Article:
December 8, 2009
By Sarah Brown
SpaceShipTwo at its unveiling in Mojave, Calif. The spaceship is designed for suborbital space tourism flights. Photo credit: Jack Brockway
The spacecraft that may be the vehicle for the first commercial “spaceline” for suborbital space tourism flights was unveiled Dec. 7 in Mojave, Calif.
SpaceShipTwo is the sequel to Virgin Galactic’s SpaceShipOne, which completed the world’s first manned private space flights in 2004. The spacecraft was unveiled with its mother ship, WhiteKnightTwo, at sundown at Mojave Air and Spaceport. Like its predecessor, it is designed by a team at Burt Rutan's company, Scaled Composites, and features carbon composite construction, but it is about twice the size of SpaceShipOne and is designed to carry six passengers and two pilots.
Rutan and Virgin Galactic founder Sir Richard Branson were on hand for the unveiling of the spacecraft, which Virgin says has been designed to take many thousands of private astronauts into space. The joint venture between Virgin Galactic and Scaled Composites has a goal of launching daily space tourism flights from Spaceport America in New Mexico—for tourists able to shell out $200,000 per flight.
“The unveil of SS2 takes the Virgin Galactic vision to the next level and continues to provide tangible evidence that this ambitious project is not only moving rapidly, but also making tremendous progress towards our goal of safe commercial operation,” Branson said in a press release.
After a test program is completed, Virgin Galactic plans to start commercial flights with SpaceShipTwo and WhiteKnightTwo, which was unveiled in 2008 and has been undergoing testing. WhiteKnightTwo, the largest all-composite aircraft ever built, will carry the spaceship to above 50,000 feet powered by four Pratt & Whitney PW308A engines. SpaceShipTwo will then detach and fire its hybrid rocket motor, currently under development, and launch into space, according to the company.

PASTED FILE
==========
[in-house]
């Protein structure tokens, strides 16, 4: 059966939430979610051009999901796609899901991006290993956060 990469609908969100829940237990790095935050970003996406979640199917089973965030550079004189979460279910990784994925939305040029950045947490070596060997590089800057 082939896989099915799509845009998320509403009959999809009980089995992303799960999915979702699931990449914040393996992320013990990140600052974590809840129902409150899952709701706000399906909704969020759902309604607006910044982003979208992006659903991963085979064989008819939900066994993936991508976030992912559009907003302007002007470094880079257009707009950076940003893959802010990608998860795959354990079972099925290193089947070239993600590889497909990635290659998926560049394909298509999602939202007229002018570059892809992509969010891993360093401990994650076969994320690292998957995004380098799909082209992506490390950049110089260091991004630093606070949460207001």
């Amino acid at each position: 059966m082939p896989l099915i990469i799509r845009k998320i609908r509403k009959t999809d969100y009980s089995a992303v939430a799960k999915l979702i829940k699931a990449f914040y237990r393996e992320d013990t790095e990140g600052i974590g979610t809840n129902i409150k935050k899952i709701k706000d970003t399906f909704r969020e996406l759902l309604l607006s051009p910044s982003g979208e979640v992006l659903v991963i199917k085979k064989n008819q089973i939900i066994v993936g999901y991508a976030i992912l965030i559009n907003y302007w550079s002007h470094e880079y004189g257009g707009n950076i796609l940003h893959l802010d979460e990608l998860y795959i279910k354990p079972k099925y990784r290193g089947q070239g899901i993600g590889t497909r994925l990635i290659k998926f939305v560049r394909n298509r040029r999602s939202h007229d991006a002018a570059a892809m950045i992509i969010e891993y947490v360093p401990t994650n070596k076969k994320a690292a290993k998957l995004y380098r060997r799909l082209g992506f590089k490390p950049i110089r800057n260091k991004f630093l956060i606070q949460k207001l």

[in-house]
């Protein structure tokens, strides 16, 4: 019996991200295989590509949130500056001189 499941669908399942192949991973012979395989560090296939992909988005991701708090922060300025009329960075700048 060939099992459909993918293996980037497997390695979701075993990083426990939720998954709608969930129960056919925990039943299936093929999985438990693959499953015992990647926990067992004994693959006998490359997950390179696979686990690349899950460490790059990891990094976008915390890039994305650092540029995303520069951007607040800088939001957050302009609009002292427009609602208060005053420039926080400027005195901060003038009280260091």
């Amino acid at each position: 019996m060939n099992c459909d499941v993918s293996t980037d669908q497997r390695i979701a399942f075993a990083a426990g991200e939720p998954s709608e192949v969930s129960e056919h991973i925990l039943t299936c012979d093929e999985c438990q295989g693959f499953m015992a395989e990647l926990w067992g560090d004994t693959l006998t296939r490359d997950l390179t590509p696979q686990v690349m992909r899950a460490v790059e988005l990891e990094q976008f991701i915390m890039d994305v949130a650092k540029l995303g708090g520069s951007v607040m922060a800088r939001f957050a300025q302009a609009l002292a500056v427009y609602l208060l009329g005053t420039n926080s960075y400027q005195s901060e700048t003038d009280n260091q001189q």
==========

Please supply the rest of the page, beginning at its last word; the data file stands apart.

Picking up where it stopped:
California Gov. Arnold Schwarzenegger and New Mexico Gov. Bill Richardson christened SpaceShipTwo with the name Virgin Space Ship (VSS) Enterprise. The WhiteKnightTwo at the unveiling is named Virgin Mothership (VMS) Eve, after Branson’s mother.
As the cold weather chills AOPA’s Headquarters in Frederick, many of us are inside generating new resources for flying clubs.
In my house, every Friday night is “Movie Night.” While the movies are rarely educational (I don’t think I learned anything from the Lego Movie), we look forward to the weekly opportunity to spend time together. Why not use the same concept for your Flying Club (with the addition of education, of course)?
AOPA Flying Club Manager Kelby Ferwerda posted the following on the AOPA Flying Club Facebook Page: “Recently I’ve talked with quite a few Flying Clubs about maintaining social activity through the cold winter months. Some clubs host Holliday Parties, others have Potluck Movie Nights. What does your club do to keep members involved during the chilly months?”
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